At least 2,876 cases have been confirmed, and 56 deaths. For further information and updates, see the World Health Organization's South Sudan COVID-19 webpage.See the South Sudan Ministry of Health Twitter handle
Emergency Call Centre's toll free number is 66-66
Status: Limited activity
23 October: Cases continue to be reported daily. The 14 day moving average shows an increase of nearly 50%. Three new infections in healthcare workers were also reported this week. According to public health officials there are 151 active cases.
15 October: A few cases continue to be recorded. Activity continues to be at limited levels.
8 October: COVID-19 activity continues to decline.
1 October: There has been a 43% decline in COVID-19 activity.
24 September: A few cases continue to be reported. Situation is largely unchanged.
18 September: At least 1,438 have recovered. Due to poor surveillance at entry points, imported cases are increasing in the country.
10 September: Few cases have been reported taking the total tally to 2,555 cases and 49 deaths. At least 1,290 people have recovered so far.
16 July: The number of cases reported has been on a decreasing trend, and South Sudan has moved into Limited Activity category reporting a minimal number of new cases per day (sporadic or small clusters).
7 July: New cases continue to be reported daily. The current total is 2,098 cases with 40 deaths. WHO and public health officials are reporting 1,234 active cases, with 824 people having recovered.
8 June: Additional cases have been confirmed taking the total to 1,604 with 19 deaths.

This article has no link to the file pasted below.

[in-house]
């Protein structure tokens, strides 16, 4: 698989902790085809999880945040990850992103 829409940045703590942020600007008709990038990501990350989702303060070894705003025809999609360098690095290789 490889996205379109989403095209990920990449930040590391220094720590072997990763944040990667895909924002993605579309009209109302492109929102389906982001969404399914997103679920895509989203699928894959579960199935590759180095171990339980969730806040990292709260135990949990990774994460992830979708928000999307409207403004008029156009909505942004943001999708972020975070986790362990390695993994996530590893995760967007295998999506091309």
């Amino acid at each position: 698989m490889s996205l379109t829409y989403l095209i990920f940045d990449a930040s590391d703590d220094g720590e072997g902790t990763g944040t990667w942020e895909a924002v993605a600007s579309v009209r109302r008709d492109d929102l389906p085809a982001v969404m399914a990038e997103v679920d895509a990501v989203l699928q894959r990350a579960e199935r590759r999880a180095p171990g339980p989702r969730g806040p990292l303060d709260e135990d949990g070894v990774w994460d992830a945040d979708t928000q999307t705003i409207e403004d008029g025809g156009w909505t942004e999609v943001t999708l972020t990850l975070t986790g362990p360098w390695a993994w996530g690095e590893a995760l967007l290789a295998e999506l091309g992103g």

28 May: Cases have increased four-times since the previous update when 282 cases were reported. There are at least 600 active cases.
18 May: The first deaths from COVID-19 have been reported over the weekend, one was in Juba. The government and public health authorities continue to recommend social distancing and proper hygiene.
12 May: More than 150 cases have been confirmed as testing increases.
4 May: Forty-six cases have now been confirmed in South Sudan, with the first four cases occurring in UN workers. The majority of cases are in Juba, and some cases have been confirmed in Torit as well. The government is moving to increase testing, with a goal of 500 tests performed per week. Plans to require documentation specifying humanitarian workers are free of COVID-19 have been cancelled, however travel restrictions remain in place, and a 14 day quarantine period must be observed before further travel within South Sudan.View past news for South Sudan.